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Evandro Portela is first cyclist to do a metric double-ton on a public road

Evandro Portela, the Brazilian cyclist whose video showing him drafting a truck at 124 kilometres an hour went viral in 2014 has set a new world record for the highest speed achieved on a bicycle on a public road, clocking up 202 kilometres an hour last Sunday.

The BR277 road between Curitiba and São José dos Pinhais was closed for 30 minutes on Sunday morning for his attempt at his own record, set earlier this year, of 184 kilometres an hour, reports Red Bull’s Brazilian website.

Portela had to struggle against a headwind to reach the speed of 50 kilometres an hour which would enable him to enter the vacuum created by the fairing on the rear of the Subaru WRX 4X4 350 HP Turbo car that was pacing him.

“It’s a great feeling, a dream come true and a great challenge,” he said afterwards.

“It wasn’t easy. I faced a headwind of 20 kilometres an hour, which made my progress very difficult.

“When I was at 190 kilometres an hour, I couldn’t see anything, the rear wheel was already in the air, but I managed to control the bike and keep pedalling.”

It took 11 kilometres for Portela to top the 200 kilometres an hour barrier – riding the distance in a shade over 6 and a half minutes.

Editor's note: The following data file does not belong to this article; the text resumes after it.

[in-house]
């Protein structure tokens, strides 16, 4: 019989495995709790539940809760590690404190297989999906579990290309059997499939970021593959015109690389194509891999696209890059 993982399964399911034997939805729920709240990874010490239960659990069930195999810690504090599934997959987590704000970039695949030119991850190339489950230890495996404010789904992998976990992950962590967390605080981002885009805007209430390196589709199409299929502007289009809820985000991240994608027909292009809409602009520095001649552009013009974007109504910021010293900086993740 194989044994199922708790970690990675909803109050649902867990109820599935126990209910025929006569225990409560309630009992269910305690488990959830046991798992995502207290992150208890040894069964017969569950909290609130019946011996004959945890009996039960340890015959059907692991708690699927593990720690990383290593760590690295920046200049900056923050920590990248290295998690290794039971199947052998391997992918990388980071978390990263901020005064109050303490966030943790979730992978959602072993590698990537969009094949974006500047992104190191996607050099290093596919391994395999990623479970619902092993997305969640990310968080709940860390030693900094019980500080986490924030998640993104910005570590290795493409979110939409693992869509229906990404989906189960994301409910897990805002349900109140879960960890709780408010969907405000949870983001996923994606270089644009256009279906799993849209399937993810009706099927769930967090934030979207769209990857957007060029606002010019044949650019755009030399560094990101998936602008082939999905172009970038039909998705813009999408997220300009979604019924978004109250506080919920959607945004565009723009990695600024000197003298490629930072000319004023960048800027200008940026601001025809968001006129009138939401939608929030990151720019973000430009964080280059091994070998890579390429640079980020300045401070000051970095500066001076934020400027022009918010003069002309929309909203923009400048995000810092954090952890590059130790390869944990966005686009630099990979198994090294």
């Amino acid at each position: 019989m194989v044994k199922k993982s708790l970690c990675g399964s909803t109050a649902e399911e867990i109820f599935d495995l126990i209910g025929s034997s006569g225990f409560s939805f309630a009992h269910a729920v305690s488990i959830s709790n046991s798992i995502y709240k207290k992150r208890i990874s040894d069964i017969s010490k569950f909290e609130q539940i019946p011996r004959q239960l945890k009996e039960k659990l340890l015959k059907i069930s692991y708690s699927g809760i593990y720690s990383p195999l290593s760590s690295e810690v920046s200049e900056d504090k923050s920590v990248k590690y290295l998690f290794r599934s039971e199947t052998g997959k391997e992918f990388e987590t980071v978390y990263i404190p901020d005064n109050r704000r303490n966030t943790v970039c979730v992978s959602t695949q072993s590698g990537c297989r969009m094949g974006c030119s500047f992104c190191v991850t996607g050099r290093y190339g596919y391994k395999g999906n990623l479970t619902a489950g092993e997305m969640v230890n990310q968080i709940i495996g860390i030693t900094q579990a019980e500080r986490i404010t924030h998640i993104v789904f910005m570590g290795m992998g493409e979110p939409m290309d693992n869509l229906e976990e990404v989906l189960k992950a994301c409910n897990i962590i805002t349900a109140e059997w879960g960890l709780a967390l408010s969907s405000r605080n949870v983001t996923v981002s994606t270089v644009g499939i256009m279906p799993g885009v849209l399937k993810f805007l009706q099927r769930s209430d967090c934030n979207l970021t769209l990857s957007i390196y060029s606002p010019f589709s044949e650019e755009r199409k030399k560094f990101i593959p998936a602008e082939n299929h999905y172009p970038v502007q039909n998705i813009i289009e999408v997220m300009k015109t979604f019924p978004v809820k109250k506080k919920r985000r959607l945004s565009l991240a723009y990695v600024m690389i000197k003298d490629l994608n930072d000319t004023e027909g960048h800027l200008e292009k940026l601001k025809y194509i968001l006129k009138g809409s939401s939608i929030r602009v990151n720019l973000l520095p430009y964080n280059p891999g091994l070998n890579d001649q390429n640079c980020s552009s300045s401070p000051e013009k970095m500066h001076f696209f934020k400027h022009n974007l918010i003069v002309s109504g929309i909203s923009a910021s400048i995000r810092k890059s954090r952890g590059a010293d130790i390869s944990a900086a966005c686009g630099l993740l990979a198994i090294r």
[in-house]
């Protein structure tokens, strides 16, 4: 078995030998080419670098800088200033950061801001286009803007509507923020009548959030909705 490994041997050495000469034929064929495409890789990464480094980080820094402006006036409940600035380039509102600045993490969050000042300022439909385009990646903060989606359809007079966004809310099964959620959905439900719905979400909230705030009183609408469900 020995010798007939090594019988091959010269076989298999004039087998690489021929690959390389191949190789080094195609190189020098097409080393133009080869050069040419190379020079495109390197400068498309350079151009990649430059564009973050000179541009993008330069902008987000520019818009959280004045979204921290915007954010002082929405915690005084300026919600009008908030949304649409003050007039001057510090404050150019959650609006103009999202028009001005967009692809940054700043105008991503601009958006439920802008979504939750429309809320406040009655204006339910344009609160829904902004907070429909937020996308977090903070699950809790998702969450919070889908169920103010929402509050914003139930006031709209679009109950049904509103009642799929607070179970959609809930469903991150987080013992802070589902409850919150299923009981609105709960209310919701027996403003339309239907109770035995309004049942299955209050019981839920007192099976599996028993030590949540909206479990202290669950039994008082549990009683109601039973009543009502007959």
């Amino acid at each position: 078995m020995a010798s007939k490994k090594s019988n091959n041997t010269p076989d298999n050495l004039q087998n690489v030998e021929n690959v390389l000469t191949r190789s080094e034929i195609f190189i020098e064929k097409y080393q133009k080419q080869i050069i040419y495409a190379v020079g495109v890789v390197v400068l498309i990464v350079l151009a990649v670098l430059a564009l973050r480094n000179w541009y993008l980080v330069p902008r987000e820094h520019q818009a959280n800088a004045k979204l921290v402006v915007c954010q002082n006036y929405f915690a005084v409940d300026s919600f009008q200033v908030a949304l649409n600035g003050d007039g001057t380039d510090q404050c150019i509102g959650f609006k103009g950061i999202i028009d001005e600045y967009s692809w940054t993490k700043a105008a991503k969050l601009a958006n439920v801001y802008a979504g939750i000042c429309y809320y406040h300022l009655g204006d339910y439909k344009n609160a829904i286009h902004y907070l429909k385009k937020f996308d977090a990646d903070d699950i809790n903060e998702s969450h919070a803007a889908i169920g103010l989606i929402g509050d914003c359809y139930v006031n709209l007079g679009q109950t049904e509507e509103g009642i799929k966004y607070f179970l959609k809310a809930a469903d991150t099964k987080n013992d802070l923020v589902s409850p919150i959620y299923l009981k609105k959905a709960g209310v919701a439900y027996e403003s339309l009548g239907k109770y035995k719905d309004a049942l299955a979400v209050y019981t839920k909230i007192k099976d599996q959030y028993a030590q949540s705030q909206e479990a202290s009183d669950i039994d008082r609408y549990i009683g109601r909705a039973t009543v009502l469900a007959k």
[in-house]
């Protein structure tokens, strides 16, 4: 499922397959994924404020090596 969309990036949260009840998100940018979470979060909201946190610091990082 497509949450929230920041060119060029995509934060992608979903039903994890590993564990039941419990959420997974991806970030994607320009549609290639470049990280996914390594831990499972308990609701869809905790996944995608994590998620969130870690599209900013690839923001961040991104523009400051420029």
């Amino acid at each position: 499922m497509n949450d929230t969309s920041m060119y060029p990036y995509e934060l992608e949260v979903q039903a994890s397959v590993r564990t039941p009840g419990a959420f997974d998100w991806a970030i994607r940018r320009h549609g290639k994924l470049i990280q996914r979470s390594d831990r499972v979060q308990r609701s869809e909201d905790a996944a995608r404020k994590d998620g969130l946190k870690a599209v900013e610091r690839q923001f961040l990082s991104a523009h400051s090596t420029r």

> Video: Brazilian cyclist drafts lorry... at 124 kilometres an hour

It’s not the highest speed ever achieved on a bicycle, however. That distinction is held by Fred Rompelberg of the Netherlands who rode at an astonishing 268.831 kilometres an hour in October 1995.

His ride, listed by Guinness World Records as the ‘Fastest bicycle speed (in slipstream) male’ was undertaken at the Bonneville Salt Flats in Utah, USA and he rode it in the slipstream of a dragster.

Born in Scotland, Simon moved to London aged seven and now lives in the Oxfordshire Cotswolds with his miniature schnauzer, Elodie. He fell in love with cycling one Saturday morning in 1994 while living in Italy when Milan-San Remo went past his front door. A daily cycle commuter in London back before riding to work started to boom, he's been news editor at road.cc since 2009. Handily for work, he speaks French and Italian. He doesn't get to ride his Colnago as often as he'd like, and freely admits he's much more adept at cooking than fettling with bikes.